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Old 01-18-17, 07:11 PM
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My thoughts..... it's not fixed and will happen again.

Are these the solenoids in the actual door lock or something on the latch/in the jamb ?
 
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Old 01-18-17, 07:13 PM
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Thanx PJ, no these are not your garden variety 60-100 Ohm coils used in electric strikes and electric locksets. These are big solenoids designed to operate Panic-Exit Devices with vertical rods to top and bottom of door; they require lots of force. Solenoids are 1-1/2 to 1-3/4" diameter.
 
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Old 01-18-17, 07:17 PM
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Solenoids are housed in the panic bars themselves, and operate the same linkage that the push-pad operate.
 
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Old 01-18-17, 07:19 PM
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Oh ok. I know exactly what you are working on now. Used a lot in hospitals.
 
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Old 01-18-17, 07:20 PM
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R, posts can be approximately 5000 words so no need to break it down to chapters/installments.
 
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Old 01-18-17, 07:21 PM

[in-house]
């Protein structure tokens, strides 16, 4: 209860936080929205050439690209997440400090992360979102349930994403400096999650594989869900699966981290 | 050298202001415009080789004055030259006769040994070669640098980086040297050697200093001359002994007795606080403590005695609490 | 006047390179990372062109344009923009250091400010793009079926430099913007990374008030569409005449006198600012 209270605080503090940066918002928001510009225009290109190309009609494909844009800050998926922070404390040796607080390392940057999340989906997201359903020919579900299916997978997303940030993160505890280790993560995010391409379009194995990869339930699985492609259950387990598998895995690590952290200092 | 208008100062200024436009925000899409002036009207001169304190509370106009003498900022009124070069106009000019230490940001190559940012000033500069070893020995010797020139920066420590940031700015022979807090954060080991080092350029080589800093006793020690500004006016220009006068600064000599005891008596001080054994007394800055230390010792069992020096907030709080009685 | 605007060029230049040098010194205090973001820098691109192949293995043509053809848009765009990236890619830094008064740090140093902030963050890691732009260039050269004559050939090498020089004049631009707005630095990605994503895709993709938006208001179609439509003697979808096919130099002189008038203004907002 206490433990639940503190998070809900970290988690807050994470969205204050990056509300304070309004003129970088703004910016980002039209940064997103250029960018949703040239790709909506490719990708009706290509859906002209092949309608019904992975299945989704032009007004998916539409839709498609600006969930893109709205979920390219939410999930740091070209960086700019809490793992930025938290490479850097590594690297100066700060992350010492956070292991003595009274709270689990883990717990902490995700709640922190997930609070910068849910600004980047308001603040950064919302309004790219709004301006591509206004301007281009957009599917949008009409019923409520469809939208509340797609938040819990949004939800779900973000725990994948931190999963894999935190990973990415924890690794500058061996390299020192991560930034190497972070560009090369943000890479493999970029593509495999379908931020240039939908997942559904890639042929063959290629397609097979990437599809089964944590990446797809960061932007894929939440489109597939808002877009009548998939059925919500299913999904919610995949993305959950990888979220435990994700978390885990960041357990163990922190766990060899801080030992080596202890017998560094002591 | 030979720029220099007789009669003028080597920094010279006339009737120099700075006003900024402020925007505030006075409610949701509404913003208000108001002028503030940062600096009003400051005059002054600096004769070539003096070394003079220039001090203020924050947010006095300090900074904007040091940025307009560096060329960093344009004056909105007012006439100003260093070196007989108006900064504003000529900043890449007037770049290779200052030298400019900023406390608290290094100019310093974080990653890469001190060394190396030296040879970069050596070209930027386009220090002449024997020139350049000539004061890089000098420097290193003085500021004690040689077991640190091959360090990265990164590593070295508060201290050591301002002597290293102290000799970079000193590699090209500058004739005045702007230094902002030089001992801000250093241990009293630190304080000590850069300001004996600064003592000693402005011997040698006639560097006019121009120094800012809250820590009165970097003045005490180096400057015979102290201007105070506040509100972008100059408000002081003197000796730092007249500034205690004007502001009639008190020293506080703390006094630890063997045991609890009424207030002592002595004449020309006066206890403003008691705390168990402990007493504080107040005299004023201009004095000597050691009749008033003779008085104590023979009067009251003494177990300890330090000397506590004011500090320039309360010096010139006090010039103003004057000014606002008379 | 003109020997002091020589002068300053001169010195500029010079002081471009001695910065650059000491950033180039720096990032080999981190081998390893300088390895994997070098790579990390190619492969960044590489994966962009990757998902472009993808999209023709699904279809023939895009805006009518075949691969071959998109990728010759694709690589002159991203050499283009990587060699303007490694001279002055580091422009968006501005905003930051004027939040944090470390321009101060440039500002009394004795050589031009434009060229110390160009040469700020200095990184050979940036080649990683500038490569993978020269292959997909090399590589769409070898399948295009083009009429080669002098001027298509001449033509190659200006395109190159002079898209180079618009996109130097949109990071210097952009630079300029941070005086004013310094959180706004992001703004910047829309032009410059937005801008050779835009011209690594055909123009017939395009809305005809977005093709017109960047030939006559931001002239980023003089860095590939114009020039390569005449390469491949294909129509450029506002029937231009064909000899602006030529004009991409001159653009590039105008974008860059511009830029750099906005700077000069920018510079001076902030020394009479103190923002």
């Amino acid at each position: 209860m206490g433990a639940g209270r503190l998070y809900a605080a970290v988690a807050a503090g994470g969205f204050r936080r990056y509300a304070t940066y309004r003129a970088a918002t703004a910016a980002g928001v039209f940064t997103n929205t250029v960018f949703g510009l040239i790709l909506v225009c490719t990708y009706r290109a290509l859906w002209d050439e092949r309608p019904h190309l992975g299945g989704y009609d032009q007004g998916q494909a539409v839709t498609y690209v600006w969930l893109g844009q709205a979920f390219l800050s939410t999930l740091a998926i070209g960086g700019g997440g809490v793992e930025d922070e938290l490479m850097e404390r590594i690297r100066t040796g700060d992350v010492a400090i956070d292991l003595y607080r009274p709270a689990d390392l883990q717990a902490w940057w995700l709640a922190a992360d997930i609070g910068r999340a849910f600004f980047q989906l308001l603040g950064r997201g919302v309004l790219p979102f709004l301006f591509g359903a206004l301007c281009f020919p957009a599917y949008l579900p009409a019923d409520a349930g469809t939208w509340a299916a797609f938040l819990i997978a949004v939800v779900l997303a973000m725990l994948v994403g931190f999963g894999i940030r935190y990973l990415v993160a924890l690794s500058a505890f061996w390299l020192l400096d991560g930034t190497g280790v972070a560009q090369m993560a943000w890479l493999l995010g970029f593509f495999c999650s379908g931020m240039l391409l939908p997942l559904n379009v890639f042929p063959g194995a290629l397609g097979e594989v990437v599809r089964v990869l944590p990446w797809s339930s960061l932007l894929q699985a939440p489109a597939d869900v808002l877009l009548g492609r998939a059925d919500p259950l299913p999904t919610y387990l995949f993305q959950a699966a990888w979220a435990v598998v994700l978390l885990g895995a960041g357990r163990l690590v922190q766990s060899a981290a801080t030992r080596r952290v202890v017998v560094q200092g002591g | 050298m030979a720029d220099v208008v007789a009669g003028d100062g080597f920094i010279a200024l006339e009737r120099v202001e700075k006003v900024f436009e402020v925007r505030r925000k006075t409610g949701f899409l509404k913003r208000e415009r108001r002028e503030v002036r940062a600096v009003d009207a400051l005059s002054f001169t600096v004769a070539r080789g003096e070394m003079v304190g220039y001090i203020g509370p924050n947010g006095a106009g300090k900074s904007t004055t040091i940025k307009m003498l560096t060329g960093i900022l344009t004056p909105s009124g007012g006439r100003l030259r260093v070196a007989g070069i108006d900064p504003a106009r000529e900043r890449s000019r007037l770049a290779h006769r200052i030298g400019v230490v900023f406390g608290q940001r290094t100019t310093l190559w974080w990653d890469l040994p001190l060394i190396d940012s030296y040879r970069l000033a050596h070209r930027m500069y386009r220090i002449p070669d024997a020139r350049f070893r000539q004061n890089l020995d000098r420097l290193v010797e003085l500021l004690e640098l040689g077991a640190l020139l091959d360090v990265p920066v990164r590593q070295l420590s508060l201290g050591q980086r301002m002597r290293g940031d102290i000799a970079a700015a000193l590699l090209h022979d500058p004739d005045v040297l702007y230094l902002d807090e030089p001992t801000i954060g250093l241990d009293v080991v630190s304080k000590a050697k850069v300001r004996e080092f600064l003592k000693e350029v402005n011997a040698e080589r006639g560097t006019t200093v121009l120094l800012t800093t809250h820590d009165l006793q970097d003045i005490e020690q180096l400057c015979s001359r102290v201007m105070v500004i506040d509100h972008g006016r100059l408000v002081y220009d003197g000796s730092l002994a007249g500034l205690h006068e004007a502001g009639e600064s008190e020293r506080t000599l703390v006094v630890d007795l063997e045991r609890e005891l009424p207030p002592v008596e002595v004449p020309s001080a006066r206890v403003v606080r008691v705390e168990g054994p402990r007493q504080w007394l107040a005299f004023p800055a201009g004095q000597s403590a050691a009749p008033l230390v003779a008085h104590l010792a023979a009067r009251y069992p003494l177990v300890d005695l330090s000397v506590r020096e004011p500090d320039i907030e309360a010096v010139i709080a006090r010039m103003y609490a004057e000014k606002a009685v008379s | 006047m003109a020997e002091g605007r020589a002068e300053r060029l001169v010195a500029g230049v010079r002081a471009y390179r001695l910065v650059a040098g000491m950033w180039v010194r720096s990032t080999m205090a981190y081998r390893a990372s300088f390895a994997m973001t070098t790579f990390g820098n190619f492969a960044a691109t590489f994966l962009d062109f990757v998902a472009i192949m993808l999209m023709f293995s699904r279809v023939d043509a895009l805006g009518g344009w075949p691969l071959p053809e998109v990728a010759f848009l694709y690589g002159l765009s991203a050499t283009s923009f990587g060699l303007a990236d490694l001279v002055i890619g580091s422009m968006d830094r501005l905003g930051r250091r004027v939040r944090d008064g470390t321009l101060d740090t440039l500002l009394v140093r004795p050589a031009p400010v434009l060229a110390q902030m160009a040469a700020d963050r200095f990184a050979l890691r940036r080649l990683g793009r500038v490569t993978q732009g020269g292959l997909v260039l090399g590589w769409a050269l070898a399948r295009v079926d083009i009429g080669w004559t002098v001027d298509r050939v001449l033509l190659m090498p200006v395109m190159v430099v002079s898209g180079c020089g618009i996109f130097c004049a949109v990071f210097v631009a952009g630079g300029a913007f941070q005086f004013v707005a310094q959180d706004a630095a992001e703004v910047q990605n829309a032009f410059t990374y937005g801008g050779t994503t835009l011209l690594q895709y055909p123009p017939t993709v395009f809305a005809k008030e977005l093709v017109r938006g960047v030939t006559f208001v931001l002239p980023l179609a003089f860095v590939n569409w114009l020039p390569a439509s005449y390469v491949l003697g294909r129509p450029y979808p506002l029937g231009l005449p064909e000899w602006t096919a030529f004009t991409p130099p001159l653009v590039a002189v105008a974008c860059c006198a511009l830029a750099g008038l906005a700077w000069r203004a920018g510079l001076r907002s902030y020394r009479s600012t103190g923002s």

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@furd: but an excessive voltage drop would result in a corresponding current drop, no? At any rate, the voltage drop was not sufficient to cause the solenoids to fail to unlock...they would both (sequentially) seat, but a second later the power supply would quit (overload) and then reset in 10 seconds and attempt again and again.
 
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Old 01-18-17, 07:24 PM
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Sorry, I'm not the fastest typist in the world, and if I take too long to compose a post, I get kicked off and loose the document... very frustrating.
 
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Old 01-18-17, 07:24 PM
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Most likely the auto-reset circuit breaker simply tripped a bit late, not uncommon.
 
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Old 01-18-17, 07:28 PM
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...if I take too long to compose a post, I get kicked off and loose the document... very frustrating.
When you log in check the "Remember Me" box and you won't be logged out. Also, you can click on the "Restore previous text" (or something similar) line in the lower corner of the text box to restore most of your previous text.
 
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Old 01-18-17, 07:46 PM
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A little solenoid theory: the ones designed for DC current operate on an exponential power curve; for each unit of travel of the plunger toward the seated position, the force increases exponentially. The shape of the plunger's end has a lot to do with this characteristic. But that's why the potted circuit breaker in the lock allows about a half second at hi current to jerk the solenoid into it's seated position, at which point the current can be reduced greatly, because of the inherent high holding force in this position.

I just can't figure out why bigger wire has (so far) kept the power supply from overloading. BTW, this is not a switching power supply; it has a huge transformer and filter capacitor.
 
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Old 01-18-17, 07:55 PM
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Thanx, Furd...I wondered what "remember me" meant. I'll try that!!